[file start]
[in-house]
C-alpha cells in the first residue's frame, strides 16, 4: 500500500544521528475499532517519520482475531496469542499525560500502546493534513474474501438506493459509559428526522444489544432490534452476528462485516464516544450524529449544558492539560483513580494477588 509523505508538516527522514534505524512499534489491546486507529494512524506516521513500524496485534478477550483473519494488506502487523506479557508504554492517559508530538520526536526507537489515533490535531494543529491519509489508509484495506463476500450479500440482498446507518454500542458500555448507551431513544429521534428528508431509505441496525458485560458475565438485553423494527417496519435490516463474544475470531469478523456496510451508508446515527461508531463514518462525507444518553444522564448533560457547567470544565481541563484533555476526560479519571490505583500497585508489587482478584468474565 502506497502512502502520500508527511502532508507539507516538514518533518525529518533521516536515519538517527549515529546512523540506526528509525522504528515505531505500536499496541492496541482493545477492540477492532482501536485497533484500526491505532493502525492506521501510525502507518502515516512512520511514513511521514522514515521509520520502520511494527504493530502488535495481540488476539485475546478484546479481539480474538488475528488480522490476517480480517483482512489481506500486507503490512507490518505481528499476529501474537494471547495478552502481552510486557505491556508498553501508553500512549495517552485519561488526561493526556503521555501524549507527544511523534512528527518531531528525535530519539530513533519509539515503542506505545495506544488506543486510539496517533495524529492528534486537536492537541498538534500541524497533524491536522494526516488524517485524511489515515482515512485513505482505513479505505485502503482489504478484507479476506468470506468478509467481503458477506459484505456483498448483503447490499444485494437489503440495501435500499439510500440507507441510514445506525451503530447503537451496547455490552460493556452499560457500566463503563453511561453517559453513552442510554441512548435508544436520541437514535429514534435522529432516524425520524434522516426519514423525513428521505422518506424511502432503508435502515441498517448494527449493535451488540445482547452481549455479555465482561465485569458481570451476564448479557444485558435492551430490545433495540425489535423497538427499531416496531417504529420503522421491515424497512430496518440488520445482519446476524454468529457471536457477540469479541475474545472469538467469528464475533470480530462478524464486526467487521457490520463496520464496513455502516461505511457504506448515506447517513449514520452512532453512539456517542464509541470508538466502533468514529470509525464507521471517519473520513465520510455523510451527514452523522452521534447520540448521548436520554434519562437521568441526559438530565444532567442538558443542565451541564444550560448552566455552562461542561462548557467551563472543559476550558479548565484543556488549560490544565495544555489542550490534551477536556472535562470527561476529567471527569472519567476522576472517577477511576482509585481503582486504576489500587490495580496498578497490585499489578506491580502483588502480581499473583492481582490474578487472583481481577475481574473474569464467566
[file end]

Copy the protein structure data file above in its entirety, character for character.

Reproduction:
[in-house]
C-alpha cells in the first residue's frame, strides 16, 4: 500500500544521528475499532517519520482475531496469542499525560500502546493534513474474501438506493459509559428526522444489544432490534452476528462485516464516544450524529449544558492539560483513580494477588 509523505508538516527522514534505524512499534489491546486507529494512524506516521513500524496485534478477550483473519494488506502487523506479557508504554492517559508530538520526536526507537489515533490535531494543529491519509489508509484495506463476500450479500440482498446507518454500542458500555448507551431513544429521534428528508431509505441496525458485560458475565438485553423494527417496519435490516463474544475470531469478523456496510451508508446515527461508531463514518462525507444518553444522564448533560457547567470544565481541563484533555476526560479519571490505583500497585508489587482478584468474565 502506497502512502502520500508527511502532508507539507516538514518533518525529518533521516536515519538517527549515529546512523540506526528509525522504528515505531505500536499496541492496541482493545477492540477492532482501536485497533484500526491505532493502525492506521501510525502507518502515516512512520511514513511521514522514515521509520520502520511494527504493530502488535495481540488476539485475546478484546479481539480474538488475528488480522490476517480480517483482512489481506500486507503490512507490518505481528499476529501474537494471547495478552502481552510486557505491556508498553501508553500512549495517552485519561488526561493526556503521555501524549507527544511523534512528527518531531528525535530519539530513533519509539515503542506505545495506544488506543486510539496517533495524529492528534486537536492537541498538534500541524497533524491536522494526516488524517485524511489515515482515512485513505482505513479505505485502503482489504478484507479476506468470506468478509467481503458477506459484505456483498448483503447490499444485494437489503440495501435500499439510500440507507441510514445506525451503530447503537451496547455490552460493556452499560457500566463503563453511561453517559453513552442510554441512548435508544436520541437514535429514534435522529432516524425520524434522516426519514423525513428521505422518506424511502432503508435502515441498517448494527449493535451488540445482547452481549455479555465482561465485569458481570451476564448479557444485558435492551430490545433495540425489535423497538427499531416496531417504529420503522421491515424497512430496518440488520445482519446476524454468529457471536457477540469479541475474545472469538467469528464475533470480530462478524464486526467487521457490520463496520464496513455502516461505511457504506448515506447517513449514520452512532453512539456517542464509541470508538466502533468514529470509525464507521471517519473520513465520510455523510451527514452523522452521534447520540448521548436520554434519562437521568441526559438530565444532567442538558443542565451541564444550560448552566455552562461542561462548557467551563472543559476550558479548565484543556488549560490544565495544555489542550490534551477536556472535562470527561476529567471527569472519567476522576472517577477511576482509585481503582486504576489500587490495580496498578497490585499489578506491580502483588502480581499473583492481582490474578487472583481481577475481574473474569464467566